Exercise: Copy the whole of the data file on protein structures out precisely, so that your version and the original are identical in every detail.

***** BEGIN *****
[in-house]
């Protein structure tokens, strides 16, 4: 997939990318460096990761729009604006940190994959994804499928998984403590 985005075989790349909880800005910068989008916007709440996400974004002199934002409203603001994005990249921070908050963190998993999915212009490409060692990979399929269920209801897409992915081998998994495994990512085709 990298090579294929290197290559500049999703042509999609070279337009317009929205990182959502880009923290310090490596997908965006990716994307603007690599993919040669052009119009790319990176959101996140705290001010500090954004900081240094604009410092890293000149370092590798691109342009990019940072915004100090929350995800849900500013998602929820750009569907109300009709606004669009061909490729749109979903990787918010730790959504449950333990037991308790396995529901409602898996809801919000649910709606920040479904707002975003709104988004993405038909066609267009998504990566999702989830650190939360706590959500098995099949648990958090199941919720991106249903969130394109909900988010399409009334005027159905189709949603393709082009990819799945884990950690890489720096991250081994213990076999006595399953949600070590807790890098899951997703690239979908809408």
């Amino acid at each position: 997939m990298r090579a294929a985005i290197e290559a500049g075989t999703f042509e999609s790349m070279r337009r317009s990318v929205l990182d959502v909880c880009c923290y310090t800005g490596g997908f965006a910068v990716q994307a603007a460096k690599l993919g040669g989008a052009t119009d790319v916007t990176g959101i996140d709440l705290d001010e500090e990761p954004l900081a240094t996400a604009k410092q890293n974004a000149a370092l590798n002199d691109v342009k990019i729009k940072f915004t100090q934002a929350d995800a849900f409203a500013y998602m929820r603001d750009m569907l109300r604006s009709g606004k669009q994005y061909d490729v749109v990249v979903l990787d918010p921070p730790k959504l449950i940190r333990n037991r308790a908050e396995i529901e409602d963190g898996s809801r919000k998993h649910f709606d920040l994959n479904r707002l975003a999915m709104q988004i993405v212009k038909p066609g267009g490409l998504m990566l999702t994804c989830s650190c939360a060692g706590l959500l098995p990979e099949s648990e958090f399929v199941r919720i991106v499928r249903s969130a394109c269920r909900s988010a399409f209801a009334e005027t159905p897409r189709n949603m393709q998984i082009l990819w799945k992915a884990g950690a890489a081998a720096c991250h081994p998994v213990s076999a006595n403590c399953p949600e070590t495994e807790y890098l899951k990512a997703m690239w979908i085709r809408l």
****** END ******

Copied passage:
[in-house]
């Protein structure tokens, strides 16, 4: 997939990318460096990761729009604006940190994959994804499928998984403590 985005075989790349909880800005910068989008916007709440996400974004002199934002409203603001994005990249921070908050963190998993999915212009490409060692990979399929269920209801897409992915081998998994495994990512085709 990298090579294929290197290559500049999703042509999609070279337009317009929205990182959502880009923290310090490596997908965006990716994307603007690599993919040669052009119009790319990176959101996140705290001010500090954004900081240094604009410092890293000149370092590798691109342009990019940072915004100090929350995800849900500013998602929820750009569907109300009709606004669009061909490729749109979903990787918010730790959504449950333990037991308790396995529901409602898996809801919000649910709606920040479904707002975003709104988004993405038909066609267009998504990566999702989830650190939360706590959500098995099949648990958090199941919720991106249903969130394109909900988010399409009334005027159905189709949603393709082009990819799945884990950690890489720096991250081994213990076999006595399953949600070590807790890098899951997703690239979908809408």
């Amino acid at each position: 997939m990298r090579a294929a985005i290197e290559a500049g075989t999703f042509e999609s790349m070279r337009r317009s990318v929205l990182d959502v909880c880009c923290y310090t800005g490596g997908f965006a910068v990716q994307a603007a460096k690599l993919g040669g989008a052009t119009d790319v916007t990176g959101i996140d709440l705290d001010e500090e990761p954004l900081a240094t996400a604009k410092q890293n974004a000149a370092l590798n002199d691109v342009k990019i729009k940072f915004t100090q934002a929350d995800a849900f409203a500013y998602m929820r603001d750009m569907l109300r604006s009709g606004k669009q994005y061909d490729v749109v990249v979903l990787d918010p921070p730790k959504l449950i940190r333990n037991r308790a908050e396995i529901e409602d963190g898996s809801r919000k998993h649910f709606d920040l994959n479904r707002l975003a999915m709104q988004i993405v212009k038909p066609g267009g490409l998504m990566l999702t994804c989830s650190c939360a060692g706590l959500l098995p990979e099949s648990e958090f399929v199941r919720i991106v499928r249903s969130a394109c269920r909900s988010a399409f209801a009334e005027t159905p897409r189709n949603m393709q998984i082009l990819w799945k992915a884990g950690a890489a081998a720096c991250h081994p998994v213990s076999a006595n403590c399953p949600e070590t495994e807790y890098l899951k990512a997703m690239w979908i085709r809408l």